2. Leverage data, always and sensibly. Use data to inform decisions at every step, from planning to execution to evaluation. Maintain a balance of art and science in your decision making so you do not become a slave to data i.e. use data to inform and not replace judgement, consider the role of all channels and not only what can be measured or attributed to. Use what you know about customers to be relevant but not creepily personal.
  3. Build Brand Love. Michael Ball told us that ‘love changes everything’ (go on, look it up) and he was right, even though it can’t be measured in the same precise way as responses to a PPC campaign. Brand love will build sustainable and tangible value that can be leveraged tactically through great channel execution.
  4. Elevate Marketing Operations to the Marketing Leadership Team. Someone has to ensure the efforts of the diverse, specialist talents within the marketing team are pulled together to deliver against a time and budget-bound marketing plan. Your Head of Marketing Operations is your go-to-person for this challenge. If you haven’t got one, you need one, now. And they need to have a seat at the marketing top-table.
  5. Carve Out a Niche for Your Regional Teams. Ever the ‘squeezed middle’, now is the time when regional teams need to have a clearly defined role, as organisations seek to reduce costs whilst maintaining local relevance for global marketing campaigns e.g. to ensure country teams consolidate their local needs into a more efficient regional set of requirements, and/or to convert global strategy into locally usable execution, and/or to create and share excellence in particular skill areas, etc. Whatever the role is, clarity and business relevance is key, or the axe will swing heavily in the regional team’s direction.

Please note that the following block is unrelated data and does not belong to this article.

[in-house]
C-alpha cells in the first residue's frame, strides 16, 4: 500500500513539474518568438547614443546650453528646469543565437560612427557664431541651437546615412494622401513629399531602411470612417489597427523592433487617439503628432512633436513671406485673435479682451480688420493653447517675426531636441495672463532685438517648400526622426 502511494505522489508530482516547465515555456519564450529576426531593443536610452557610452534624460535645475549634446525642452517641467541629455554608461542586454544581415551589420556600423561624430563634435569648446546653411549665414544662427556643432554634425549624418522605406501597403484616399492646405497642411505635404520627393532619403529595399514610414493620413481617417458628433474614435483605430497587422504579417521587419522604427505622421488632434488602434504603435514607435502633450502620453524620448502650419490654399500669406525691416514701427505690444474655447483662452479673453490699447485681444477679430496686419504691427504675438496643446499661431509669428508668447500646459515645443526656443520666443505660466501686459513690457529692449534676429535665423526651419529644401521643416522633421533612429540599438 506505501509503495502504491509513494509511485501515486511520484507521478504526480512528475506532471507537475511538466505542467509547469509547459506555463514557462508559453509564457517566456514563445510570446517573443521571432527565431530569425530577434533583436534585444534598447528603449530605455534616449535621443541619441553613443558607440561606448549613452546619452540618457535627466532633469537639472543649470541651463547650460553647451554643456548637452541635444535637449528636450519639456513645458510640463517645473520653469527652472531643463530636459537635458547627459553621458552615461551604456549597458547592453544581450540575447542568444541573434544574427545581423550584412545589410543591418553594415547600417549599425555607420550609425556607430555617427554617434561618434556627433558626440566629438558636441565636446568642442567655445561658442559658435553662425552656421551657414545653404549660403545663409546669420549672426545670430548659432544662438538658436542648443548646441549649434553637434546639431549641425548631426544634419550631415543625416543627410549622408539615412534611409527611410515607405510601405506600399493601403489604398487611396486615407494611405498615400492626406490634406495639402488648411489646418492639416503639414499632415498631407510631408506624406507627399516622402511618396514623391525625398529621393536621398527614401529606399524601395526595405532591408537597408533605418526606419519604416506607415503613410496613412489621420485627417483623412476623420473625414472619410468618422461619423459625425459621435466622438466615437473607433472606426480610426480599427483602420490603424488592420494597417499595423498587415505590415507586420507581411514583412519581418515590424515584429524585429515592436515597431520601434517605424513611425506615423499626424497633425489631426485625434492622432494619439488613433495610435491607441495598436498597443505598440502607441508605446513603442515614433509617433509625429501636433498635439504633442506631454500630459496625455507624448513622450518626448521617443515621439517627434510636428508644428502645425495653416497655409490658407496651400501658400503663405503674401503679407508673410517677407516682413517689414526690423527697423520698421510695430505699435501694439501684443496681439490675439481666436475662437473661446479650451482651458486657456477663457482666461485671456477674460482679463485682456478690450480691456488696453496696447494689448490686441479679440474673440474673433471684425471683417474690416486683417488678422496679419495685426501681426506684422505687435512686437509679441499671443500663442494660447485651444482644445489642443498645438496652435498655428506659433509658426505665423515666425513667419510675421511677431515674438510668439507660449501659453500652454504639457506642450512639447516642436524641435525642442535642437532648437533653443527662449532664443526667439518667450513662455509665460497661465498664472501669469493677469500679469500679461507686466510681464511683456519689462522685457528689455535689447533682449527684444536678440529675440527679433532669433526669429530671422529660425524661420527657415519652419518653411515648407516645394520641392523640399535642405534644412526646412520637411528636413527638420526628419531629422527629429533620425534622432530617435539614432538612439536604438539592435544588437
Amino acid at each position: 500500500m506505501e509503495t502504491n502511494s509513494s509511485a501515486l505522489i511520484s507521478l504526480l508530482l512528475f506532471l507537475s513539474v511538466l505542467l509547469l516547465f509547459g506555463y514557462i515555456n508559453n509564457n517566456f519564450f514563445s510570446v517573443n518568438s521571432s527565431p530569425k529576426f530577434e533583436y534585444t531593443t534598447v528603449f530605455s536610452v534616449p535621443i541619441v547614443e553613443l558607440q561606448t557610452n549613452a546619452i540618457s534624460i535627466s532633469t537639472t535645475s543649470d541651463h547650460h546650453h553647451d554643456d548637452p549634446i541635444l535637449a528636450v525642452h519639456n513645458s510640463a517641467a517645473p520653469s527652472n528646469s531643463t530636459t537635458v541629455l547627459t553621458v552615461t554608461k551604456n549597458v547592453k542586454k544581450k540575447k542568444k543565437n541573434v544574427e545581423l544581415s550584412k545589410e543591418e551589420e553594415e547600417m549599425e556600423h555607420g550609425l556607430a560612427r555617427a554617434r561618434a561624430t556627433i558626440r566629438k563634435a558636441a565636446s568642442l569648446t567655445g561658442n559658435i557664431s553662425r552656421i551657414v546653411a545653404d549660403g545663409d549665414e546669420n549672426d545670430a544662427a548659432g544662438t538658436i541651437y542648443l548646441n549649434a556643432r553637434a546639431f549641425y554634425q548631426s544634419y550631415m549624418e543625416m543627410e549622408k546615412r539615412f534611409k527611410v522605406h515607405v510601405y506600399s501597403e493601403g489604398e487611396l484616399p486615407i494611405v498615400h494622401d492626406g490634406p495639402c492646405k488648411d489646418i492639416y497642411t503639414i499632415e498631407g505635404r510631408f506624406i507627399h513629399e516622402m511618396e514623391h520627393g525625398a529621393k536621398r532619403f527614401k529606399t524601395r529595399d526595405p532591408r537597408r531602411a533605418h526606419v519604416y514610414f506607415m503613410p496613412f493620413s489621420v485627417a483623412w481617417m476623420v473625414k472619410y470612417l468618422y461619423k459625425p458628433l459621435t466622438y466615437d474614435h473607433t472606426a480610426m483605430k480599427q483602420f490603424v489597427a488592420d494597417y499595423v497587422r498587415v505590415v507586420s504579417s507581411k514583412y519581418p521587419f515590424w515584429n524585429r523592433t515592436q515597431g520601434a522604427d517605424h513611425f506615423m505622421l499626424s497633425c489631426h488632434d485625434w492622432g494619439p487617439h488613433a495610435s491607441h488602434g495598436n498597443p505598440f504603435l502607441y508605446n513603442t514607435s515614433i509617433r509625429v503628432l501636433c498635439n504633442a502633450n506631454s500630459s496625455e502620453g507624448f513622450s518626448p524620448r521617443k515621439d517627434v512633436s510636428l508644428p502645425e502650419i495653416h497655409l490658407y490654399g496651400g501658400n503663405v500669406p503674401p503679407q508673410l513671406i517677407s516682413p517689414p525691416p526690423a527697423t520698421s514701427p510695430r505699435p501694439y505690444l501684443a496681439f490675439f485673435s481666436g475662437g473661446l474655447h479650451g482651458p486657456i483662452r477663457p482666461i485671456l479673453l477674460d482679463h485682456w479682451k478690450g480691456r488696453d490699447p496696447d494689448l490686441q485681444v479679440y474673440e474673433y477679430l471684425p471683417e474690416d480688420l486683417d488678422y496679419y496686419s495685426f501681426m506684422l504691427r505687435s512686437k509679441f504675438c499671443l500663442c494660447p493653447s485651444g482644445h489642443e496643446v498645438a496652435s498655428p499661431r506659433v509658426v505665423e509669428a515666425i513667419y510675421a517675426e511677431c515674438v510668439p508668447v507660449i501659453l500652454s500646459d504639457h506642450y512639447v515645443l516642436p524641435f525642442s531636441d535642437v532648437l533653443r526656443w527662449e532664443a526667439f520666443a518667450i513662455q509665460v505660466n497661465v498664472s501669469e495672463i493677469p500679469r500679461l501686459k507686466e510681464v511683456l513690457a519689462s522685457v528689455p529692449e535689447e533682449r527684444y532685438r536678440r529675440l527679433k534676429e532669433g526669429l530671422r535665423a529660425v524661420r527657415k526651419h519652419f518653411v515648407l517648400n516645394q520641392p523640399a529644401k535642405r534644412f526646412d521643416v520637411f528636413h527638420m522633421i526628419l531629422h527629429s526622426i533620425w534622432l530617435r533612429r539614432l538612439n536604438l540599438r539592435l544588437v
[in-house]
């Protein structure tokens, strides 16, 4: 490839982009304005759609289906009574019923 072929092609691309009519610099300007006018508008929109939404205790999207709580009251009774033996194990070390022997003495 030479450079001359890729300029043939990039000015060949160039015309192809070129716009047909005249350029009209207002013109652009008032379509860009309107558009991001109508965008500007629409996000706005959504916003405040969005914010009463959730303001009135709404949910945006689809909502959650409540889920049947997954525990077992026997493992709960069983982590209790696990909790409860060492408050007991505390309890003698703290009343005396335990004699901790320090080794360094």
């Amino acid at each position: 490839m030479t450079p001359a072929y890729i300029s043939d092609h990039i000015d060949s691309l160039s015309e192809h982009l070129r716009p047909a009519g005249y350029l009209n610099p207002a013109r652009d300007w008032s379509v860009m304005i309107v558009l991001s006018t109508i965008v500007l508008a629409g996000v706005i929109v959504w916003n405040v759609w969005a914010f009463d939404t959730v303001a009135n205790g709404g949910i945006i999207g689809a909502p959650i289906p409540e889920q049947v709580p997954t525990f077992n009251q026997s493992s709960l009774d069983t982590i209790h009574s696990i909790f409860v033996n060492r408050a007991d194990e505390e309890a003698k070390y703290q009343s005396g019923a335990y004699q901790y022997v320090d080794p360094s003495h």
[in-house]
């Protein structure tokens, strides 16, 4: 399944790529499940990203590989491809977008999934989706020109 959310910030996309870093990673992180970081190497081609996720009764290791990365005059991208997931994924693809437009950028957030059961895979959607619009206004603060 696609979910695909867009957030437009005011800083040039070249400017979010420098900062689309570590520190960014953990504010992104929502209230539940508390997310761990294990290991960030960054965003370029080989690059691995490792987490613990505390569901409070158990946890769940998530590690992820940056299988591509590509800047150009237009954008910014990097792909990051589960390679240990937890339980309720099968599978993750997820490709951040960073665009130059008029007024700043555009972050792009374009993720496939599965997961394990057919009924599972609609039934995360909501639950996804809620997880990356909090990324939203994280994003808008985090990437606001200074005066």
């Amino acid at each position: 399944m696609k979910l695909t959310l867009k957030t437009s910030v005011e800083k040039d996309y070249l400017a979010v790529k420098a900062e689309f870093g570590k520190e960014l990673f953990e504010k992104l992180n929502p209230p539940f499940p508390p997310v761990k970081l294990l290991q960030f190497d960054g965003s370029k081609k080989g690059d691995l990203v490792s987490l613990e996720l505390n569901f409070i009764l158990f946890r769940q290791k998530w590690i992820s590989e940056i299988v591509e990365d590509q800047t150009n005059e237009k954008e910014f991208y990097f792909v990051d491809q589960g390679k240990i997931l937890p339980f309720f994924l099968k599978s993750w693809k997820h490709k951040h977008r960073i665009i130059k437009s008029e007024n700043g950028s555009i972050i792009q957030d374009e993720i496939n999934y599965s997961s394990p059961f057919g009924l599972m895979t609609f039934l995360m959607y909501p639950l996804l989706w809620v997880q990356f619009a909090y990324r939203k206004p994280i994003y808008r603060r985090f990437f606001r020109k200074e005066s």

6. Adopt Agile Methods and Behaviours. At its heart, ‘agile’ is about being super-close to the customer, using this proximity to create products and services that are ‘good enough’ to meet customer needs and if they take off, using customer feedback to rapidly make them even better. Marketing Leaders need to learn enough about agile methods to be dangerous (shouldn’t take more than ½ a day) and critically then need to adopt the mindset and behaviours that will enable their marketing team to be agile. That means empowering teams, prioritising rapid iteration and focusing less on deadlines and highly specified final deliverables.
  7. Build Skills Frameworks for all Marketers. Marketers are desperate to know what skills they need to succeed, and marketing leaders need to know they have successors with the required mix of specialist and generalist skills. Create simple and comprehensive skills frameworks, that include details of the specialist skills each role requires, as well as the cross-team core skills needed by all marketers. This will ensure common language and clear steps to career progression for all.

Create brand love through empathy


The sense around the table was that it’s most fruitful to adopt a flexible ‘test and learn’ mindset when shaping the marketing department of the future, whilst having a clear vision of the customer being at the heart of all key decisions.

That means making lots of small changes, using frameworks to define what is going to change and how, so things that work can be repeated and failures quickly halted and learnt from.

Flock has extensive experience in helping CMOs take just such an approach to building the marketing department of the future, whether it be in discrete steps or as a large programme. Do contact us if you’d like to participate in future CMO Roundtables or talk to us about how we’ve helped transform and improve the lives of marketers.